Blaming Obamacare is the wrong diagnosis
The Wall Street Journal began the week by publishing a provocative essay in which a young man suggested Obamacare kept his mother from getting appropriate medicine for her cancer. The writer crafted a poignant story about his mother, who sounds like a good person with a bad disease. Mainstream media buzzes with these types of stories. The Obamacare-is-the-problem narrative fits quite well on conservative news outlets. The problem, as it so often is, is in the details. The story here begins with a familiar first chapter: the writer’s mother had good insurance coverage but then it was cancelled. Next came her stru...
Source: Dr John M - February 25, 2014 Category: Cardiology Authors: Dr John Source Type: blogs

Big Pharma’s Expansion Into Emerging Markets - a tale of bribery and corruption
The drug industry is faced with two big challenges: First, declining prescription drug sales, especially in the United States, and second, losing patent protection for many profitable drugs. To make up for these down drifts, the industry is relying increasingly on new markets such as China and Africa. That expansion, however, is tainted by unsavory commercial practices.The Economist Intelligence Unit projects $166 billion in drug sales in China by 2017, making it a natural market for companies looking for further growth.In Africa, the size of the market is still small. However, the rapid growth of many big cities offers in...
Source: PharmaGossip - October 15, 2013 Category: Pharma Commentators Authors: insider Source Type: blogs

GlaxoChinaGate contd. - Behind the China Bribery Scandals
By Adeline Siew, Editor, Pharmaceutical Executive Europe. The last few weeks have seen the media swamped with stories about the rampant bribery clawing the pharmaceutical industry in China. Big names were engulfed in the scandal, including GSK, AstraZeneca, Sanofi, Novartis, Eli Lilly, Novo Nordisk and UCB amongst others. Last month, four GSK executives were put under investigation for allegedly paying up to $480 million to doctors, hospital administrators, government officials and medical groups to promote the use of its medications. The limelight then shifted to Sanofi when some of its employees were accused of paying ...
Source: PharmaGossip - August 28, 2013 Category: Pharma Commentators Authors: insider Source Type: blogs

Li Li Gate contd. - Novartis Says Employee Alleging Kickbacks Asked for Compensation
Novartis AG (NOVN) said a former employee who alleges the Swiss drugmaker asked her to give doctors kickbacks for sales has made a 5 million-yuan ($817,000) compensation claim against the company. Novartis spokesman Eric Althoff confirmed the woman has filed a complaint with Chinese authorities, without further specifying the nature of the accusation, citing an internal investigation at the Basel-based drugmaker. The former employee, identified by the pseudonym Li Li, said her manager told her to spend 50,000 yuan to sell 50 doses of the Sandostatin LAR stomach cancer medication, according to a r...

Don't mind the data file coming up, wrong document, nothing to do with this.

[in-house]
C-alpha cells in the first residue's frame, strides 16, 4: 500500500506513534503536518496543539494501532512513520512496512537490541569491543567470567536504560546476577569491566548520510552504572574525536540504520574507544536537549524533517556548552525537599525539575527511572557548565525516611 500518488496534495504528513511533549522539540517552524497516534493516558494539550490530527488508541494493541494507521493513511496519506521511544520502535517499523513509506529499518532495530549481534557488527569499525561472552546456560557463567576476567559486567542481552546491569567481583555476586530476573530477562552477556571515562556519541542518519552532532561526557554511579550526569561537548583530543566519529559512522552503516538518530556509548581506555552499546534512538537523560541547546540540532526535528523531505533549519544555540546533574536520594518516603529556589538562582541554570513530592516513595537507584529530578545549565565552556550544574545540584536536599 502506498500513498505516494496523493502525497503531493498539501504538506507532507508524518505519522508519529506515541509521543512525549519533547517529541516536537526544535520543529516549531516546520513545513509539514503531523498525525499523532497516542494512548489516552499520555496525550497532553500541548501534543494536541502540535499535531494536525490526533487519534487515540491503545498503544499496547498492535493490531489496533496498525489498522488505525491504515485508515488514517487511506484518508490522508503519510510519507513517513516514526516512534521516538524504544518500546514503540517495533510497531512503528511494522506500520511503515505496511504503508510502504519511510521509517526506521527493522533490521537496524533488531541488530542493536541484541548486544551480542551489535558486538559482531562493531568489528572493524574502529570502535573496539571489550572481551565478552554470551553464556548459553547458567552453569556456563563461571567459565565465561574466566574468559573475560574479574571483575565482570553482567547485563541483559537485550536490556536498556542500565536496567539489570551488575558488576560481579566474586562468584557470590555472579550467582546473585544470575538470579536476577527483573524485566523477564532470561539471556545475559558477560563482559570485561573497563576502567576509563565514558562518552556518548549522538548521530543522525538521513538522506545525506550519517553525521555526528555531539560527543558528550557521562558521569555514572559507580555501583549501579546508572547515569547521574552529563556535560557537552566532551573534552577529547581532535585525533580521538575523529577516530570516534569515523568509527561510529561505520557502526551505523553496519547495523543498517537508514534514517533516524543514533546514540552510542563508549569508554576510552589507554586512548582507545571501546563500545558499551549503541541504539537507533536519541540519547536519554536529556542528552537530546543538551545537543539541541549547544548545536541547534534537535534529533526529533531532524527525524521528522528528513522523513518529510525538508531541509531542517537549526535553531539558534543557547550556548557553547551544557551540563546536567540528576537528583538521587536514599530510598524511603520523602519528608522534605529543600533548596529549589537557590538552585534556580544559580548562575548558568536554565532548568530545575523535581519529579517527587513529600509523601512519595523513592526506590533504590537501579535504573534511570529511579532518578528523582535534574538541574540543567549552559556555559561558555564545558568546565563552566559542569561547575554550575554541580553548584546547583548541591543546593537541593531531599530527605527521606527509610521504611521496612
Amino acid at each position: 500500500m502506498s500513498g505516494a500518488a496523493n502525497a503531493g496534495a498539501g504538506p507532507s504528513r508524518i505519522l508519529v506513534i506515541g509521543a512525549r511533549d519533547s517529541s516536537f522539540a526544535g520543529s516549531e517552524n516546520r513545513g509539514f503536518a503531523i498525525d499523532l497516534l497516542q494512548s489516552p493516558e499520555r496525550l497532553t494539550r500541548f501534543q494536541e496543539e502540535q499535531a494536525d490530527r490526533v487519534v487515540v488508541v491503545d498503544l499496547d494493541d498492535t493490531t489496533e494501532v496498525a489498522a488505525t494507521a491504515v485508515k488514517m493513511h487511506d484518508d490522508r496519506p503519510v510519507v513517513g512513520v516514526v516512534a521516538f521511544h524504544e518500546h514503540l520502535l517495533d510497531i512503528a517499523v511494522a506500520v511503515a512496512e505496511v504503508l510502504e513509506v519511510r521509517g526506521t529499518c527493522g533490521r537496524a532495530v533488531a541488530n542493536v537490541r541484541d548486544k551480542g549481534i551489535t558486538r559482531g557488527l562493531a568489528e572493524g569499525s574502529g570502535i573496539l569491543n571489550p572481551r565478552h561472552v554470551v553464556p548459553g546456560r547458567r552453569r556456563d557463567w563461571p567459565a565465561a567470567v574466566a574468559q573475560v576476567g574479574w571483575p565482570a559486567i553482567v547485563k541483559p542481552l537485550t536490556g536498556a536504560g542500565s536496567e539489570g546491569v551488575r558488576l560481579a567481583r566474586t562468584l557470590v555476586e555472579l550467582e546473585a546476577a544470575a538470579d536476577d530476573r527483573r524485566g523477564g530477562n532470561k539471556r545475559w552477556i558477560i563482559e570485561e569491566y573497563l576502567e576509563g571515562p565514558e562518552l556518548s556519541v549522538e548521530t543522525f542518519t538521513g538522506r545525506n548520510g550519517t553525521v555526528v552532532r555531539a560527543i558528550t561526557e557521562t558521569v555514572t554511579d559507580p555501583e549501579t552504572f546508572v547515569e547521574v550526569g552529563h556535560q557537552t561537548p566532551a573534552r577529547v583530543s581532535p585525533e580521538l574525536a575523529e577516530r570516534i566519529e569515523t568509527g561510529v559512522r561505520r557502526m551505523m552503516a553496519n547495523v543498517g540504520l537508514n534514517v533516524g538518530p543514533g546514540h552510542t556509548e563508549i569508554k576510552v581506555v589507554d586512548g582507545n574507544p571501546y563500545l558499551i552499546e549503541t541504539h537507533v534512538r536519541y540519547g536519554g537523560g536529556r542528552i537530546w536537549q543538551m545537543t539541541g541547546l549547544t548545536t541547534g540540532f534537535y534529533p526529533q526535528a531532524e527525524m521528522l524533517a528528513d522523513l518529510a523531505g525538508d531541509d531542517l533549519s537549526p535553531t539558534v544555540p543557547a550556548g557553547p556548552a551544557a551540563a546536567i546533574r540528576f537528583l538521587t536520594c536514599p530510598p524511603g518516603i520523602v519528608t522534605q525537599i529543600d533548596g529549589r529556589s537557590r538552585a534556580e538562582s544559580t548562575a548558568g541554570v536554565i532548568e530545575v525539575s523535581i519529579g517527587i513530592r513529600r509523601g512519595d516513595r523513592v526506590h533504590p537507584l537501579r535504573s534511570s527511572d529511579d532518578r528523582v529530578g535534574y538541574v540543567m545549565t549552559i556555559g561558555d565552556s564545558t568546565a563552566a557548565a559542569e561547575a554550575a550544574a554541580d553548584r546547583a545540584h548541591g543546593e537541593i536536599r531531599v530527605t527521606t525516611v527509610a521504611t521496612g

Source: PharmaGossip - August 14, 2013 Category: Pharma Commentators Authors: insider Source Type: blogs

ChinaGate Now Engulfs Novartis As A Sales Rep Alleges Bribes
The latest drugmaker to become implicated in the bribery scandal overtaking the global pharmaceutical industry in China is Novartis. A former sales rep alleges the drugmaker offered bribes to doctors in some hospitals to drive sales of its Sandostatin LAR medication, which is used to treat cancers of the stomach, intestine and pancreas, The Shanghai Daily writes, citing a report in the 21st Century Business Herald. The rep, who was only identified as ‘Li Li,’ claims she was ordered to ensure that nearly $105,000 in sales were achieved by providing about $8,000 to doctors. The bribe was purportedly suggested by ...
Source: Pharmalot - August 13, 2013 Category: Pharma Commentators Authors: esilverman Source Type: blogs

ChinaGate latest. Novartis Saleswoman claims she was told to bribe doctors. By Ding Yining and Cai Wenjun
SWISS drug giant Novartis is alleged to have offered bribes to doctors in some Chinese hospitals to drive sales for one of its oncology medicines. A sales representative who used to work for Novartis claimed she was ordered by her manager to secure 650,000 yuan (US$104,839) of sales of Novartis’ Sandostatin LAR by providing 50,000 yuan of “funds” to doctors, the 21st Century Business Herald reported yesterday. Sandostatin LAR is used to treat rare cancers of the stomach, intestine or pancreas. The saleswoman, only identified by the pseudonym “Li Li,” told the newspaper that the sales target...
Source: PharmaGossip - August 13, 2013 Category: Pharma Commentators Authors: insider Source Type: blogs